Tuesday, December 01, 2015

Reinvigorating the Oil Painting Tradition

“New York was an interest to me since I was a kid,
reading about de Kooning and Pollack.
The New York School fascinated me.”
Angel Otero

For the Puerto Rico born artist Angel Otero the last decade has been an amazing journey. For not only has he developed a new artistic process that involves elements of painting, collage and printing but he has also achieved his childhood dream.

As he told Life and Times Tamara Warren “I wanted to someday be in a studio in an old factory with my paintings around and see the city of New York from my window. That was a major dream for me.  Now I’m pretty much living it; it’s awesome.”

In 2004 at the age of 23 Otero was living in Puerto Rican city of Bayamón selling insurance by day, studying at the Universidad de Puerto Rico and painting at night. A scholarship to Chicago’s School of the Art Institute, where he gained both a Bachelor and Master of Fine Art, was the first step toward New York.

It was there that he discovered a unique approach to making his images.

As he recalled “In school, the professors criticized my work harshly. That was frustrating. I converted that into a hunger, trying to put out there what painting is. One day, I started making this painting that I didn’t like. I scraped the paint off the canvas to reuse the canvas and the material, that muddy oil painting. I kept it in my studio, which a lot of painters do. I remember that moment the pure impulse in a moment of exploration: I grabbed a big bunch of dry oil paint and collaged it on wet paint. I thought it was interesting to construct a painting based on a collage made of dry oil paint. These pieces [of] work were really appealing and I finally started having some good critiques at school.”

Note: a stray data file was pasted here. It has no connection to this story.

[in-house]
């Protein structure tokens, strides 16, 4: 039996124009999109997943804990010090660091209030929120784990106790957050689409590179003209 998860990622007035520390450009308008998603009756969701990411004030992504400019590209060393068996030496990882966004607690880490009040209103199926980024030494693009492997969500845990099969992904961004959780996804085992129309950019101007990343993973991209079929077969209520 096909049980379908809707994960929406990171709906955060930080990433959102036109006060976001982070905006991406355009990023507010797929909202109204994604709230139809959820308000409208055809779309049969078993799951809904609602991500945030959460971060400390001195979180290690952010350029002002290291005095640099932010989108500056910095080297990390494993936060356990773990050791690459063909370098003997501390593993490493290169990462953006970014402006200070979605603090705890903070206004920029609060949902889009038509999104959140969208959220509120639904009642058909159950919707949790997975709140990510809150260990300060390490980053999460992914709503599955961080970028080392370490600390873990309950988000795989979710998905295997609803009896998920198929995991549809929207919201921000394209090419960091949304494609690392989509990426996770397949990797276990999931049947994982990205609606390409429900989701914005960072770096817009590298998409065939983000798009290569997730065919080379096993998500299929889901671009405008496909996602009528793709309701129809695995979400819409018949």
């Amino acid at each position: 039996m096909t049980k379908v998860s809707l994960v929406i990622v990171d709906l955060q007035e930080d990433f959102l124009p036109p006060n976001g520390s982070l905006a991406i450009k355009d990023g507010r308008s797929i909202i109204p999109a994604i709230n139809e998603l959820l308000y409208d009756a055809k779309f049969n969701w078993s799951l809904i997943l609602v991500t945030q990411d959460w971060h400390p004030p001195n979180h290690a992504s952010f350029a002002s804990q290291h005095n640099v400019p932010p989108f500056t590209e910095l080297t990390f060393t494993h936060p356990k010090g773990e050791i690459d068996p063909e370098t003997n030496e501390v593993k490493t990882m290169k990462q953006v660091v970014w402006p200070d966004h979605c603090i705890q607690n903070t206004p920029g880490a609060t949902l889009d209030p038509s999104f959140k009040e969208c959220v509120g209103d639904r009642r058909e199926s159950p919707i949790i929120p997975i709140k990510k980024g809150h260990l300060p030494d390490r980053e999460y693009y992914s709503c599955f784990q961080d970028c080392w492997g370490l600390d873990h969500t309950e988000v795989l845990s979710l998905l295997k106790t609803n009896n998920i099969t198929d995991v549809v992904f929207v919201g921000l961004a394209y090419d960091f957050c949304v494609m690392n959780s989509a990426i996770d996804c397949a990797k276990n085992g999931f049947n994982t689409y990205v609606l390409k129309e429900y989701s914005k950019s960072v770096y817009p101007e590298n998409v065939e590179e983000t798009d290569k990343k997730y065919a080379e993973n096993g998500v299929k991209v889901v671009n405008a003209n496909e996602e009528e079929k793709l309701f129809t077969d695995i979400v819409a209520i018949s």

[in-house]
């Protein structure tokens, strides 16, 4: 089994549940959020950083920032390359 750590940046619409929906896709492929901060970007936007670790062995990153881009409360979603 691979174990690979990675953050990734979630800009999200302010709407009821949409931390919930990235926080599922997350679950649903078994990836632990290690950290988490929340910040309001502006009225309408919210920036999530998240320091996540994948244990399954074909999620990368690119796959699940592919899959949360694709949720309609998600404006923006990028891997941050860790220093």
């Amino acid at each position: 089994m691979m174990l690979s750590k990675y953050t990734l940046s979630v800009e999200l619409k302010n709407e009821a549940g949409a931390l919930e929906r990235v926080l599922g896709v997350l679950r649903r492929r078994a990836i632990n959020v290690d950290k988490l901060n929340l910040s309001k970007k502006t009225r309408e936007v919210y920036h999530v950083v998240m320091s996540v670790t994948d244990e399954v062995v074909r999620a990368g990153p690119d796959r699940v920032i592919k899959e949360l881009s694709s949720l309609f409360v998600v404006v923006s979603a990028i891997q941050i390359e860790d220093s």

Over time Otero refined his process to that which he employs today.

About which New York’s Village Voice has said “Using a now-signature method in which he lays oil paint onto glass panes in order to subsequently peel off their “skins,” the artist then devised a way to reattach his flayed sheets onto waiting canvases—thereby crafting finished works that look partly like spontaneous 1950s abstractions (of the Art Informal variety), but also like torn, graffiti posters found in outer borough subway tunnels.

And about which Otero told Artspace Magazine’s Andrew Goldstein “People might wonder, "Why do I need to go from the traditional method to this more untraditional way of using paint?" I think painting just needs to be justified over time. There are periods of time where people will say that the medium is dead, or everything has been done. My process is a way of saying that there's another thing painting can do that no other method can accomplish. It's an approach that's very unique, but I think what's most important is that it makes a statement in a very historical context.” 

Otero’s current exhibition of New Paintings is on show at New York’s Lehmann Maupin’s Chrystie Street gallery until the 31st of December.

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